Wednesday, July 04, 2018

Should parliamentary candidates be selected in open primaries?

Embed from Getty Images
We will fund 200 all-postal primaries over this Parliament, targeted at seats which have not changed hands for many years. These funds will be allocated to all political parties with seats in Parliament that they take up, in proportion to their share of the total vote in the last general election.
Recognise this? 

It comes from the 2010 Coalition agreement, but we never heard anything about its being put into practice. 

Which was rather a shame.

Joe Zammit-Lucia returns to the subject of open primaries in an article on Radix:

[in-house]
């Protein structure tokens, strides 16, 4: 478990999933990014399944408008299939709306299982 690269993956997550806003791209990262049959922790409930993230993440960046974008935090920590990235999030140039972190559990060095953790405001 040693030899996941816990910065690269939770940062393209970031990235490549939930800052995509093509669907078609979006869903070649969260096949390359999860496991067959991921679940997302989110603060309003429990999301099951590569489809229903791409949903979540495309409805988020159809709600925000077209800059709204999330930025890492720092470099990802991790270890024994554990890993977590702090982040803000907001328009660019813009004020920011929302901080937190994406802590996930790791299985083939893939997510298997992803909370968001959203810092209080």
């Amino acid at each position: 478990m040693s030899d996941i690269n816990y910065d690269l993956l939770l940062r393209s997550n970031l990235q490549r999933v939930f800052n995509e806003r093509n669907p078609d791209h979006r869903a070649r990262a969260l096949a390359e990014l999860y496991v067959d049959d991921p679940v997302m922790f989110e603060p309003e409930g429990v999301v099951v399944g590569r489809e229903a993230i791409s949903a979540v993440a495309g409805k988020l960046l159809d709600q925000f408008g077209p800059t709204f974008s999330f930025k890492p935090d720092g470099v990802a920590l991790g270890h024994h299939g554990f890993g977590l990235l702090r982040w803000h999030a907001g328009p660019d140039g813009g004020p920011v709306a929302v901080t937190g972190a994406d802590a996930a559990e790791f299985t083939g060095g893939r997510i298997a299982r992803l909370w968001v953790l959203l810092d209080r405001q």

Such an approach would force candidates to take the interests of their constituents in putting forward their platform – not just the narrow interests of their constituency parties. They would have to campaign more widely – providing both training for an eventual election and name recognition within the constituency. 
It could be a way for getting a larger group of voters interested in party affairs without having to become members (something that is anathema to most of the population) and in a way that is in constituents’ self-interest. And it would dilute the power of central party apparatchiks – which is why so many of them would fight against such a system. 
From the constituents’ point of view, they are now invited to participate in a different way – outside any formal election and getting involved in selecting their own candidates.
Given the febrile state of British politics, he passes too quickly over the objection that members of one party would try to sabotage another's selection by voting for an unsuitable candidate.

But it remains an attractive idea.

No comments: